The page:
Young Larry Hagman at lower right

The song “The Ballad of the Sad Young Men” has survived, though. It is a treasure, the music complementing the haunting lyrics beautifully.  This one’s a sad song that really evokes sadness. My first real awareness of it was when I got Rickie Lee Jones’ great1991 album of covers, Pop Pop. RLJ’s swirly, slurry delivery gives it a loopy pathos, and the song actually benefits from that. She is well-supported by Robben Ford on acoustic guitar, the great and recently departed Charlie Haden on bass, and Dino Saluzzo on bandoneon. Jones co-produced the album with David Was, and the sound they came up with is very intimate. The song choice is perfect, and includes both of the classic Wolf-Landesman songs.

Ms. Mabel Mercer

Ms. Mabel Mercer

Mabel Mercer gives “The Ballad of the Sad Young Men” a dramatic delivery on her LP Mabel Mercer Sings (1964). Mercer performed for years at the Hotels Carlyle and St. Regis, one of the top cabaret acts in a time and place where that was the thing. I think, listening to her sing this number, that I would probably have loved the opportunity to hear her sing it at the Carlyle about as much as any performance I can imagine.

Quite a few other great vocalists have recorded “The Ballad of the Sad Young Men” in the half-century since it was written, including Boz Scaggs, on his unexpectedly wonderful stroll through the popular songbook, Speak Low, from 2008.

I really can’t think of another example of a pair of songwriters who came up with two of the very best songs written in my lifetime, but nothing else anyone can name. Fran Landesman did continue writing with other composers, most often Simon Wallace, up to her death in 2011. Vocalist Susannah McCorkle included three Landesman/ Wallace songs on her 2000 album Hearts and Minds. One was a skewed take on sadness, “Down.” She sings, in her clear but slightly edgy voice, of finding that “sad is so becoming.” The music is cabaret jazz-blues, not your typical sad song sound, with the instruments circling around her. She sounds defiant but also a little desperate.


The song’s tag: “You continue to enjoy yourself while trying to destroy yourself / There’s something irresistible in down.” Hearts and Minds was McCorkle’s final recording. A year later, aged 55, she jumped from her Manhattan apartment window to her death.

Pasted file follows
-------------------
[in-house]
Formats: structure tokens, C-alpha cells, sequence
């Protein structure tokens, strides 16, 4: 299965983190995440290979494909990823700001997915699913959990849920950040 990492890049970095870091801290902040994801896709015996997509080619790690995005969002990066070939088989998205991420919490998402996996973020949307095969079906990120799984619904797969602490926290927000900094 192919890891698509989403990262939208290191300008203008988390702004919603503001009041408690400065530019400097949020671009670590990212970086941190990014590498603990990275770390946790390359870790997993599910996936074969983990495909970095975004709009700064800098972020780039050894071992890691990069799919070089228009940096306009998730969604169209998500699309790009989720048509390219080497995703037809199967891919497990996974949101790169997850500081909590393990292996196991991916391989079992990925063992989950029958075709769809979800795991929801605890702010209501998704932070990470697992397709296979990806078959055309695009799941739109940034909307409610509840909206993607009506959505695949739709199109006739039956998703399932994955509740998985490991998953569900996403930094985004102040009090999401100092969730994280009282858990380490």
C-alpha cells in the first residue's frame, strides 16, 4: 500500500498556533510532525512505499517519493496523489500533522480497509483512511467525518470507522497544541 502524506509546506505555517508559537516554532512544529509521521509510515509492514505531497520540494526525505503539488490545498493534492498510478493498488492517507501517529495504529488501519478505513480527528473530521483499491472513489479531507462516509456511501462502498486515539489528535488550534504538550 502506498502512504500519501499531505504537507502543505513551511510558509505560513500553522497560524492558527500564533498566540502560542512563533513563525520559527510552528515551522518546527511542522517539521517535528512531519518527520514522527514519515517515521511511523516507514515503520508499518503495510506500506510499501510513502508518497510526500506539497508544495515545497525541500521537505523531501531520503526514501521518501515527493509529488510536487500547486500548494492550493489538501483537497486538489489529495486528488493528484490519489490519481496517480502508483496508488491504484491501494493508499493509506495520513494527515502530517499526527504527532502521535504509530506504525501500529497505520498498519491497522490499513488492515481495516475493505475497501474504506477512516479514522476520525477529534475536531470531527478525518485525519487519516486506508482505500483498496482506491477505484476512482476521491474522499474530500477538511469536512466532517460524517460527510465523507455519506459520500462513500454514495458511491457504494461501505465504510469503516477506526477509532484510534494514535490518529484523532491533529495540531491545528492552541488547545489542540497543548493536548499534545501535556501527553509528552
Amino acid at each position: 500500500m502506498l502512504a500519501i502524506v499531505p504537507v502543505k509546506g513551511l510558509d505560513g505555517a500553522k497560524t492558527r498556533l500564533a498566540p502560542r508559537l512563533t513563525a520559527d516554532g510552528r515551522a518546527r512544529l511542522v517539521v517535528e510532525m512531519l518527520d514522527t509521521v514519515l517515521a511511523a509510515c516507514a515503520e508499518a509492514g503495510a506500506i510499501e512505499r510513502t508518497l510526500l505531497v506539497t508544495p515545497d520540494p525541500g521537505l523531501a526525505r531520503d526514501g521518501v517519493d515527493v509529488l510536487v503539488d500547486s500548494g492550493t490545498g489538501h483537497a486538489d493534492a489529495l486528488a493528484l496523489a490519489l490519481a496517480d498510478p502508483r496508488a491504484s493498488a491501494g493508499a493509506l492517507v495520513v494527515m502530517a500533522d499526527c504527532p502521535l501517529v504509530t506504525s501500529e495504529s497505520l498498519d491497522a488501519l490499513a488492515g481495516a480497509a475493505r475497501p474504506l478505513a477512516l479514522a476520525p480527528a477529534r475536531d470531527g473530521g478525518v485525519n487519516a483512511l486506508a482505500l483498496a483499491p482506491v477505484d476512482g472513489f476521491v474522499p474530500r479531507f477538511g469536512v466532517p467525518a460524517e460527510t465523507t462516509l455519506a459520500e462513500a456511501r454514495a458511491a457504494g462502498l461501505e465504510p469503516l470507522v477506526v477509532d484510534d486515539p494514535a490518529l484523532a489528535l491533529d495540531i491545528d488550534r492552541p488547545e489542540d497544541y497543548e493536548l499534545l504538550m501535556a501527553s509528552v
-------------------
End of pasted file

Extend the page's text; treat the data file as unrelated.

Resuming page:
“So Sad” is one of George Harrison’s slide guitar-punctuated pop gems, released on his 1974 album Dark Horse. It doesn’t strike me as a sad song. In fact, it sounds a lot like another Harrison song, “Blow Away,” which features the line “All I got to be is, be happy.” Alvin Lee and Mylon LeFevre had actually recorded it first, in 1973. The song laments his crumbling first marriage. (And my daughter reminds me that our favorite Paul McCartney song, “Another Day,” features the line “So sad, so sad—sometimes you feel so sad”).


The Everly Brothers had their own “So Sad” [parenthetically entitled “(To Watch Good Love Go Bad)”] in 1960. It was written by Everly Don in 1960, and is a pretty song—but not really a sad song—made luminous by the sibling harmonies at which the Brothers excelled.

everly sing

The couple Felice and Boudleaux Bryant wrote many of the Everlys’ hits, but the Brothers wrote several of their best themselves. In addition to “So Sad,” Don wrote “Cathy’s Clown,” “Til I Kissed You,” and others. Phil came up with “When Will I Be Loved.” The Brothers worked together on “Gone, Gone, Gone.”

Some of Uncle Walt’s Band’s best songs combine the harmony sound of The Mills Brothers with the feel of the Sons of the Pioneers, especially “Sad As It Seems.” I could easily hear the Sons or the Brothers sliding right into it. But this one isn’t very sad at all. The group was only together for a few years in the late ‘70s and early ‘80s. They were from the Southeast, but I always thought of them as a Texas band because they performed and recorded in Austin when I lived there. They didn’t catch on. Leader Walter Hyatt, after pursuing music in other groups, died in the 1996 ValuJet crash. Bassist David Ball went on to fame as a country & western artist. I’m not sure what happened to guitarist Champ Hood.

uncle walt

One of the saddest songs ever written, in my opinion, is Irving Berlin’s 1923 ballad “What’ll I Do?” Words and music combine for a devastating effect, when interpreted well. It’s been recorded by countless artists over the ninety years since it was written. Artists I’ve mentioned on Songs on a Theme who’ve done it include: Nat “King” Cole, Julie London, Frank Sinatra, Rosemary Clooney, Harry Nilsson, and, in the saddest version of all, Martha Wainwright and her family. “When I’m alone with only dreams of you that won’t come true, what’ll I do?”

Worst Song Title/Best Song Title: The Critters’ “Mr. Dieingly Sad” got to #17 on the Billboard pop charts, but I never could get past the title. Even if they’d correctly spelled dyingly (a made-up word, but, still, you should even spell made-up words right, right?), I wouldn’t have gone there.

Then there’s the short and simple but evocative Duke Ellington title “Awful Sad.”


Any sad songs you’d care to share with the group?